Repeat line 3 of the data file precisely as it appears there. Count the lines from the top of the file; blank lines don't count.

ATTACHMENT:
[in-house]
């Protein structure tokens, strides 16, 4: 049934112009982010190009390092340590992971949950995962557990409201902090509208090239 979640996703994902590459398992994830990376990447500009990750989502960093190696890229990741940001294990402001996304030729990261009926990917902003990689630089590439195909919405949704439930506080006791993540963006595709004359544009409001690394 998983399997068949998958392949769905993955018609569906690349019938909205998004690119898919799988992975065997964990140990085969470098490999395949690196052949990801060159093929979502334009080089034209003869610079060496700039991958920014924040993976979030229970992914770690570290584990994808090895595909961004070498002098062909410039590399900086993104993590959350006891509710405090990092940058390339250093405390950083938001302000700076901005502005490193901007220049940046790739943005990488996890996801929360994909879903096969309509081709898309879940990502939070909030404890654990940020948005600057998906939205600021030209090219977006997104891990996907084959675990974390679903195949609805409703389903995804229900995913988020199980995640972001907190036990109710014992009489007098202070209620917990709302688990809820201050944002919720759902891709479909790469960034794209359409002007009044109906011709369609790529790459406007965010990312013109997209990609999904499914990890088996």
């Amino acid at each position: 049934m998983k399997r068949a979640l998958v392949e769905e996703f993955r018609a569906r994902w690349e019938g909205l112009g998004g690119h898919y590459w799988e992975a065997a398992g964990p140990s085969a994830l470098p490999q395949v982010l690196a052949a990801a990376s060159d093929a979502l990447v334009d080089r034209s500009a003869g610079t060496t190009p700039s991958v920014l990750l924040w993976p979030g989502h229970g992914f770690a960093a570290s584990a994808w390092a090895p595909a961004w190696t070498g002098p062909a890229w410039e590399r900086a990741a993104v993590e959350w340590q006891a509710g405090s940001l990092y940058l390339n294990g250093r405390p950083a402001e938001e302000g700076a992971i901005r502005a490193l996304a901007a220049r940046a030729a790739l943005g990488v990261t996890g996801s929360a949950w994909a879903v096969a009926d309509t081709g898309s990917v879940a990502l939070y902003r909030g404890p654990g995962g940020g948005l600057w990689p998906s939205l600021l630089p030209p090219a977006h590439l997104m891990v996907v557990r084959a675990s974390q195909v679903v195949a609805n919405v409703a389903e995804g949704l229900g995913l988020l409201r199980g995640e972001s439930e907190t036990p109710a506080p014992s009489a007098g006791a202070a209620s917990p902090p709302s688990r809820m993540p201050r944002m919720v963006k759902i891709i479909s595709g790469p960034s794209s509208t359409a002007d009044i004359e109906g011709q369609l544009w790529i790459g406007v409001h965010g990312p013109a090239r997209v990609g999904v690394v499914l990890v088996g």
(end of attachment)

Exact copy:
């Amino acid at each position: 049934m998983k399997r068949a979640l998958v392949e769905e996703f993955r018609a569906r994902w690349e019938g909205l112009g998004g690119h898919y590459w799988e992975a065997a398992g964990p140990s085969a994830l470098p490999q395949v982010l690196a052949a990801a990376s060159d093929a979502l990447v334009d080089r034209s500009a003869g610079t060496t190009p700039s991958v920014l990750l924040w993976p979030g989502h229970g992914f770690a960093a570290s584990a994808w390092a090895p595909a961004w190696t070498g002098p062909a890229w410039e590399r900086a990741a993104v993590e959350w340590q006891a509710g405090s940001l990092y940058l390339n294990g250093r405390p950083a402001e938001e302000g700076a992971i901005r502005a490193l996304a901007a220049r940046a030729a790739l943005g990488v990261t996890g996801s929360a949950w994909a879903v096969a009926d309509t081709g898309s990917v879940a990502l939070y902003r909030g404890p654990g995962g940020g948005l600057w990689p998906s939205l600021l630089p030209p090219a977006h590439l997104m891990v996907v557990r084959a675990s974390q195909v679903v195949a609805n919405v409703a389903e995804g949704l229900g995913l988020l409201r199980g995640e972001s439930e907190t036990p109710a506080p014992s009489a007098g006791a202070a209620s917990p902090p709302s688990r809820m993540p201050r944002m919720v963006k759902i891709i479909s595709g790469p960034s794209s509208t359409a002007d009044i004359e109906g011709q369609l544009w790529i790459g406007v409001h965010g990312p013109a090239r997209v990609g999904v690394v499914l990890v088996g």